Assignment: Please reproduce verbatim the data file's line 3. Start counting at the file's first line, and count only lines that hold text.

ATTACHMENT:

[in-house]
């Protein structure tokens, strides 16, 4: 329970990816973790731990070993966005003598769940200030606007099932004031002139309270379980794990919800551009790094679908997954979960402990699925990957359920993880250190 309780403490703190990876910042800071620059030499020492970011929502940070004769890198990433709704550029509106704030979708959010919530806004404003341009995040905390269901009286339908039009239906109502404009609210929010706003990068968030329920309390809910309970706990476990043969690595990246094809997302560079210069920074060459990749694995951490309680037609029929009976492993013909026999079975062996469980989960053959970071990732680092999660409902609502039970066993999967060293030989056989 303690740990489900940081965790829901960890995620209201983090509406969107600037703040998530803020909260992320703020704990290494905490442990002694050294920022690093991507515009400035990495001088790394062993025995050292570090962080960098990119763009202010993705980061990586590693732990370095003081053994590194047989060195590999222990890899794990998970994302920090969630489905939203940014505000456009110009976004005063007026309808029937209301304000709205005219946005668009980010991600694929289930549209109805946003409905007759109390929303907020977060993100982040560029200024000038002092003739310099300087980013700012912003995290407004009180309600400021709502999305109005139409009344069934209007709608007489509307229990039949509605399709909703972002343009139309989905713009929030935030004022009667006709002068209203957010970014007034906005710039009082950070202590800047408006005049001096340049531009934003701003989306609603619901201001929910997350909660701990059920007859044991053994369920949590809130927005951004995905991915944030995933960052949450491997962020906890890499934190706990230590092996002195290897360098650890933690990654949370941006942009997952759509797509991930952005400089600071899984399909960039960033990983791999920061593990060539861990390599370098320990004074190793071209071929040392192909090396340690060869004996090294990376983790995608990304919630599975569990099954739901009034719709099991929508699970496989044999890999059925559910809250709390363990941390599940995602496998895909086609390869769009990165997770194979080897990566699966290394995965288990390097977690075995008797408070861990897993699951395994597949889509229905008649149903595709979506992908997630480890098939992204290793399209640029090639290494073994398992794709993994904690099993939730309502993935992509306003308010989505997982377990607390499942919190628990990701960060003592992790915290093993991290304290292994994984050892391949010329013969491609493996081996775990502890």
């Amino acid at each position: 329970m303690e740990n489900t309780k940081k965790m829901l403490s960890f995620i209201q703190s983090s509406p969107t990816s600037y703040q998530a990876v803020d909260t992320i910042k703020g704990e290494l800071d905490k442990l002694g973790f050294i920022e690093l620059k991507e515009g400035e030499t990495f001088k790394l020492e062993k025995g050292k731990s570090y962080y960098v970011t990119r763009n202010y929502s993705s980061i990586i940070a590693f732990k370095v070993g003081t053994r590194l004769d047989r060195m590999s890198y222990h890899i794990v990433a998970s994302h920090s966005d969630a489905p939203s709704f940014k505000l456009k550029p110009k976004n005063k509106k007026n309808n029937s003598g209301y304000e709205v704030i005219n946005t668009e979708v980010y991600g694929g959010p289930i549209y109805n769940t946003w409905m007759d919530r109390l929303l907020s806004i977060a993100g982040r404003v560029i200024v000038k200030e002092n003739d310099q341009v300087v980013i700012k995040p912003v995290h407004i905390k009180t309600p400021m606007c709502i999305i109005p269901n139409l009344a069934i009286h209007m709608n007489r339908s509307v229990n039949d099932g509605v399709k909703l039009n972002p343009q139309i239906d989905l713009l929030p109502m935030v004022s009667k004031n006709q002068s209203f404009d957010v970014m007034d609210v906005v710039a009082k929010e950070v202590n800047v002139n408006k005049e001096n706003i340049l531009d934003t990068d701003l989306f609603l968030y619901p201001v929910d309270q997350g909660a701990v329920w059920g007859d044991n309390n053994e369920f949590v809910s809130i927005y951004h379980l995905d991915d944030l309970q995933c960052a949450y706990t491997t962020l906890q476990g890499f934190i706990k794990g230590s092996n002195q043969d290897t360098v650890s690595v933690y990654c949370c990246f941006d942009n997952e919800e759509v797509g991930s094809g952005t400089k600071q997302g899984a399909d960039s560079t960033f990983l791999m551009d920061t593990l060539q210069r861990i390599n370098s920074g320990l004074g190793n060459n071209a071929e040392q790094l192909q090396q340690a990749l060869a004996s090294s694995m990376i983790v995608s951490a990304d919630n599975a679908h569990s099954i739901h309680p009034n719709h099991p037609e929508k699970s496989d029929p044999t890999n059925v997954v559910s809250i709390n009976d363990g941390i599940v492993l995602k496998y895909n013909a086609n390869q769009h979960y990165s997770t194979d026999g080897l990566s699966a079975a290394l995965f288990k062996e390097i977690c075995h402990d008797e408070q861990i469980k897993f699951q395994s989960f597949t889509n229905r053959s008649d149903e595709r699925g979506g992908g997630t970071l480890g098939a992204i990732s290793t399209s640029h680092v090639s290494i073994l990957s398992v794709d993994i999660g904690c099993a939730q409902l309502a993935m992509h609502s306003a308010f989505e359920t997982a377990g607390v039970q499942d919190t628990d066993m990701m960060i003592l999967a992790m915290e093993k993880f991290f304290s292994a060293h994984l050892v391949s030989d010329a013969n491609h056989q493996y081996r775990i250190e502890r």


């Amino acid at each position: 329970m303690e740990n489900t309780k940081k965790m829901l403490s960890f995620i209201q703190s983090s509406p969107t990816s600037y703040q998530a990876v803020d909260t992320i910042k703020g704990e290494l800071d905490k442990l002694g973790f050294i920022e690093l620059k991507e515009g400035e030499t990495f001088k790394l020492e062993k025995g050292k731990s570090y962080y960098v970011t990119r763009n202010y929502s993705s980061i990586i940070a590693f732990k370095v070993g003081t053994r590194l004769d047989r060195m590999s890198y222990h890899i794990v990433a998970s994302h920090s966005d969630a489905p939203s709704f940014k505000l456009k550029p110009k976004n005063k509106k007026n309808n029937s003598g209301y304000e709205v704030i005219n946005t668009e979708v980010y991600g694929g959010p289930i549209y109805n769940t946003w409905m007759d919530r109390l929303l907020s806004i977060a993100g982040r404003v560029i200024v000038k200030e002092n003739d310099q341009v300087v980013i700012k995040p912003v995290h407004i905390k009180t309600p400021m606007c709502i999305i109005p269901n139409l009344a069934i009286h209007m709608n007489r339908s509307v229990n039949d099932g509605v399709k909703l039009n972002p343009q139309i239906d989905l713009l929030p109502m935030v004022s009667k004031n006709q002068s209203f404009d957010v970014m007034d609210v906005v710039a009082k929010e950070v202590n800047v002139n408006k005049e001096n706003i340049l531009d934003t990068d701003l989306f609603l968030y619901p201001v929910d309270q997350g909660a701990v329920w059920g007859d044991n309390n053994e369920f949590v809910s809130i927005y951004h379980l995905d991915d944030l309970q995933c960052a949450y706990t491997t962020l906890q476990g890499f934190i706990k794990g230590s092996n002195q043969d290897t360098v650890s690595v933690y990654c949370c990246f941006d942009n997952e919800e759509v797509g991930s094809g952005t400089k600071q997302g899984a399909d960039s560079t960033f990983l791999m551009d920061t593990l060539q210069r861990i390599n370098s920074g320990l004074g190793n060459n071209a071929e040392q790094l192909q090396q340690a990749l060869a004996s090294s694995m990376i983790v995608s951490a990304d919630n599975a679908h569990s099954i739901h309680p009034n719709h099991p037609e929508k699970s496989d029929p044999t890999n059925v997954v559910s809250i709390n009976d363990g941390i599940v492993l995602k496998y895909n013909a086609n390869q769009h979960y990165s997770t194979d026999g080897l990566s699966a079975a290394l995965f288990k062996e390097i977690c075995h402990d008797e408070q861990i469980k897993f699951q395994s989960f597949t889509n229905r053959s008649d149903e595709r699925g979506g992908g997630t970071l480890g098939a992204i990732s290793t399209s640029h680092v090639s290494i073994l990957s398992v794709d993994i999660g904690c099993a939730q409902l309502a993935m992509h609502s306003a308010f989505e359920t997982a377990g607390v039970q499942d919190t628990d066993m990701m960060i003592l999967a992790m915290e093993k993880f991290f304290s292994a060293h994984l050892v391949s030989d010329a013969n491609h056989q493996y081996r775990i250190e502890r």